Variables affecting laboratory test results
Preanalytical variables include physiological factors, patient preparation, specimen collection and transport.
Analytical variables include the precision and accuracy of the test method and factors which may interfere with a particular assay eg, lipaemia, in vitro haemolysis, and medications.
Post-analytical variables include data entry and calculations by laboratory staff, result validation, interpretation of the result, data transfer and the method used to report the results (electronic, paper or telephone).
Pathology tests guide clinical decision making and the clinician should have some understanding of the factors which influence the reliability of a diagnostic test for such decisions to be valid.
The clinician has an important part to play in the avoidance, or control, of many of the preanalytical variables.
The clinician also needs to have an understanding of the sensitivity and specificity of tests and of their predictive value.
Profile testing, or 'screening', is an expensive process which, even with tests of high sensitivity and specificity, has a limited positive predictive value (PPV), if the prevalence is low. Highly accurate test results may be entirely meaningless or misleading when used in this fashion.
False positive results lead to unnecessary and expensive follow-up testing and patient anxiety.
False negative results place the patient at risk.
Diagnostic tests must supplement rather than be used as a substitute for clinical skills.
Careful clinical assessment followed by discretionary testing is cost-effective, efficient and leads to improved patient outcomes.
Diagnostic accuracy studies
Positive test result
Negative test result
TP + FN
FP + TN
TP + FP
FN + TN
TP + FP + TN + FN
TP, true positive; FP, false positive; FN, false negative; TN, true negative.
Diagnostic sensitivity (‘positivity in disease’) of a test refers to the probability of obtaining a positive result for a subject with a given disease.
Diagnostic sensitivity = TP / (TP + FN)
High sensitivity corresponds to a high negative predictive value (NPV) and is the ideal property of a ‘rule out’ test.
Diagnostic specificity (‘negativity in health’) of a test is the probability of obtaining a negative result in a subject without a given disease.
Diagnostic specificity = TN / (TN + FP)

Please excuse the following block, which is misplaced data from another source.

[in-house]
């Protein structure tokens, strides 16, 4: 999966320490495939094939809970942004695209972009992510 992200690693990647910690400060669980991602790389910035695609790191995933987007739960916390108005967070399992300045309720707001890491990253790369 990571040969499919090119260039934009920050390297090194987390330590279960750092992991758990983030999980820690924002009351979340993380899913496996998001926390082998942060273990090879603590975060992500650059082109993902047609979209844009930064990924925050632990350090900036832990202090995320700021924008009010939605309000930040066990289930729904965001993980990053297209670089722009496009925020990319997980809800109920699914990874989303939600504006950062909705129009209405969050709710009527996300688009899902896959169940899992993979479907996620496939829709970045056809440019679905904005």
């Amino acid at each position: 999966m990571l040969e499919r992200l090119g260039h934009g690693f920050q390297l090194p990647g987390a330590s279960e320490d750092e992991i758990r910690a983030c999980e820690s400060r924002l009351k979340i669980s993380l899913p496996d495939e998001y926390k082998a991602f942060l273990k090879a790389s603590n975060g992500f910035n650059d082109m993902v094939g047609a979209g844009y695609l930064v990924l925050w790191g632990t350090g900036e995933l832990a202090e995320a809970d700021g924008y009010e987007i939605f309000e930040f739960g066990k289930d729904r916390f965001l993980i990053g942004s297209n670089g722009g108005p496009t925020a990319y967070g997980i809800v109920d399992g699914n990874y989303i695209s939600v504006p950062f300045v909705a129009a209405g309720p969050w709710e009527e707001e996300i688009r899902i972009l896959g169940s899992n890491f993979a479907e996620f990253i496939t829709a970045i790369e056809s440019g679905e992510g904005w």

High specificity corresponds to a high PPV and is the ideal property of a ‘rule in’ test.
Receiver-operating characteristic curve
A receiver-operating characteristic (ROC) curve compares sensitivity versus specificity across a range of values to enable the best cut-off for clinical purpose to be assigned.
A major factor in improving the PPV of a test is to limit the use of the test to those patients who are likely to have the disease in question.
PPV is the proportion of positive results that are true positives, which represents the diagnostic value of a positive result for the test.
PPV = TP / (TP + FP)
NPV is the proportion of negative results that are true negatives.
NPV = TN / (TN + FN)
As the prevalence increases, PPV increases and NPV decreases.
Diagnostic efficiency of the test refers to the probability of all tested subjects being correctly classified with or without a given disease.
Diagnostic efficiency = (TP + TN) / (TP + FP + TN + FN)
The diagnostic efficiency of a test can be markedly increased by using it in a discretionary fashion in high risk groups or in patients with clinical features suggesting the disease in question.
This improved diagnostic efficiency does not significantly reduce its NPV.
Predictive values and diagnostic efficiency are significantly influenced by FP and FN rates and by the prevalence of the disease in the population being tested.
Prevalence = (TP + FN) / (TP + FP + TN + FN)
Thus, for a test with a diagnostic sensitivity of 95% and a diagnostic specificity of 95%, with a population prevalence of the disease of 1%, the PPV is only 16.1%.
Ultimately, the value of a diagnostic test will depend upon its ability to alter the pre-test probability of a disease into a post-test probability that will influence a clinical management decision, which can be achieved by the application of likelihood ratios (LR), but note that probability needs to be converted to odds.
LR+ = sensitivity / (1 – specificity)
LR– = (1 – sensitivity) / specificity)
A LR+ >10 and a LR– <0.1 are considered to exert highly significant changes in probability, such as to alter clinical management.
Florkowski CM. Sensitivity, specificity, receiver-operating-characteristic (ROC) curves and likelihood ratios: communicating the performance of diagnostic tests. Clin Biochem Rev 2008; 29: S83-7.